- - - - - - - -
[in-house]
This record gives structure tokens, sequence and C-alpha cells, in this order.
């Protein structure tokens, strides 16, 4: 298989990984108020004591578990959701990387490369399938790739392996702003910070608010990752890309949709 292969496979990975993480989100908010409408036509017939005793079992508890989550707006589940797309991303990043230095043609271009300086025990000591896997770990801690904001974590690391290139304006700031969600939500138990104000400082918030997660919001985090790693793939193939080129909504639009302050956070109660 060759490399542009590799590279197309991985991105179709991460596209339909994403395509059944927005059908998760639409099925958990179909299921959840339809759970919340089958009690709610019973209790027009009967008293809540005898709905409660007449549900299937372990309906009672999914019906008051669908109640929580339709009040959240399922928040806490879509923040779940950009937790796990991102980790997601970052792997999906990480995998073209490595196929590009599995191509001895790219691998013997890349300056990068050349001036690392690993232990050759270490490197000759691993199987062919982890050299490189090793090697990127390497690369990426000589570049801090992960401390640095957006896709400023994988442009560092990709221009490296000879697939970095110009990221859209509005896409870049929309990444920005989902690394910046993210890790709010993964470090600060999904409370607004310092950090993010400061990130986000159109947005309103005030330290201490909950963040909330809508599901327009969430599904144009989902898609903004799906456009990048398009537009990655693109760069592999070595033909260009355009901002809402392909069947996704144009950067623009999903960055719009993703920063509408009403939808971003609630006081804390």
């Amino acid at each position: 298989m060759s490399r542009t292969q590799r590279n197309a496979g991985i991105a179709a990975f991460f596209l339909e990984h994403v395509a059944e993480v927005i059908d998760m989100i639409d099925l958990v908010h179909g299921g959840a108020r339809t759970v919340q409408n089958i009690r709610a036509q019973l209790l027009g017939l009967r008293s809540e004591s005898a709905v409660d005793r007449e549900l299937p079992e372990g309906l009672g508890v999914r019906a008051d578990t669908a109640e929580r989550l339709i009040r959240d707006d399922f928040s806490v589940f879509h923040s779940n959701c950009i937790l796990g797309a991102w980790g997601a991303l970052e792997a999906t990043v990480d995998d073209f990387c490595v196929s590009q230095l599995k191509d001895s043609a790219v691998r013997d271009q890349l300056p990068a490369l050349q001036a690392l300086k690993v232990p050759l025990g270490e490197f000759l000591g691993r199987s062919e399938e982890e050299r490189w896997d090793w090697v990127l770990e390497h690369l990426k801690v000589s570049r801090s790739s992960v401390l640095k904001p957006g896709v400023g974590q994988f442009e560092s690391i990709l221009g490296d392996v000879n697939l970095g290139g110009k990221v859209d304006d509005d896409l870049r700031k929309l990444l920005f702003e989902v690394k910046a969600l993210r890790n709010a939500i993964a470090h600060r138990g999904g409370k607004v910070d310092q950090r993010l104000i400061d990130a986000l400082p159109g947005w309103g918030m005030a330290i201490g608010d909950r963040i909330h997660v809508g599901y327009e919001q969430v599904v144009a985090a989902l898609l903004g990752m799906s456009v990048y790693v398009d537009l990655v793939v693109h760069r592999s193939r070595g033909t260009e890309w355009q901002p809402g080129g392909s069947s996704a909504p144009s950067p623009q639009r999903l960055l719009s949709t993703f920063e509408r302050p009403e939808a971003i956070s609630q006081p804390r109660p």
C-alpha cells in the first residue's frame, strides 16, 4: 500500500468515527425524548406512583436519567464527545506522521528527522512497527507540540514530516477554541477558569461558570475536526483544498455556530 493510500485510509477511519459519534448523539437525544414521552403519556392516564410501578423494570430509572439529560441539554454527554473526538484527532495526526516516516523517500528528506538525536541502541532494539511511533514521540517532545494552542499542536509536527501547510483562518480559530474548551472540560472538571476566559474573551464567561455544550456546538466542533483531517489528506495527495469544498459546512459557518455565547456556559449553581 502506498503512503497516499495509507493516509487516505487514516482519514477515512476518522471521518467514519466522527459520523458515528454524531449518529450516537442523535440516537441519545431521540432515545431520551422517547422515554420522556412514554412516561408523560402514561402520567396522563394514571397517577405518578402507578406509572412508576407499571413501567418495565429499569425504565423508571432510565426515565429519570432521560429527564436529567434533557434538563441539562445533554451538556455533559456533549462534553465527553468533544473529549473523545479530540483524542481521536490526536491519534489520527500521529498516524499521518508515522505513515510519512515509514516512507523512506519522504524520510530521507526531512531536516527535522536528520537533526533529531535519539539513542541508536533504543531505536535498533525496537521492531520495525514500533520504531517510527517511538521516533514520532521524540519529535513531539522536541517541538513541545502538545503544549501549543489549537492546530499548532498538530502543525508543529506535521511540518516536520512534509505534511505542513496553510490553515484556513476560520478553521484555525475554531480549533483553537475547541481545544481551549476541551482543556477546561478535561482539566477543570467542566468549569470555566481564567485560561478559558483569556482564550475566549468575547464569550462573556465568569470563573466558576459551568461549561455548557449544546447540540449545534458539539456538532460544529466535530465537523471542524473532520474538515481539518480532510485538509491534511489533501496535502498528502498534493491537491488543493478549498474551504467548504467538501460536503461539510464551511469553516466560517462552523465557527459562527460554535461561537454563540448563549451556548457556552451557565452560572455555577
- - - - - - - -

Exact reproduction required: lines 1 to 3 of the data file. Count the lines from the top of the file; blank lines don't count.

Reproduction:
[in-house]
This record gives structure tokens, sequence and C-alpha cells, in this order.
């Protein structure tokens, strides 16, 4: 298989990984108020004591578990959701990387490369399938790739392996702003910070608010990752890309949709 292969496979990975993480989100908010409408036509017939005793079992508890989550707006589940797309991303990043230095043609271009300086025990000591896997770990801690904001974590690391290139304006700031969600939500138990104000400082918030997660919001985090790693793939193939080129909504639009302050956070109660 060759490399542009590799590279197309991985991105179709991460596209339909994403395509059944927005059908998760639409099925958990179909299921959840339809759970919340089958009690709610019973209790027009009967008293809540005898709905409660007449549900299937372990309906009672999914019906008051669908109640929580339709009040959240399922928040806490879509923040779940950009937790796990991102980790997601970052792997999906990480995998073209490595196929590009599995191509001895790219691998013997890349300056990068050349001036690392690993232990050759270490490197000759691993199987062919982890050299490189090793090697990127390497690369990426000589570049801090992960401390640095957006896709400023994988442009560092990709221009490296000879697939970095110009990221859209509005896409870049929309990444920005989902690394910046993210890790709010993964470090600060999904409370607004310092950090993010400061990130986000159109947005309103005030330290201490909950963040909330809508599901327009969430599904144009989902898609903004799906456009990048398009537009990655693109760069592999070595033909260009355009901002809402392909069947996704144009950067623009999903960055719009993703920063509408009403939808971003609630006081804390």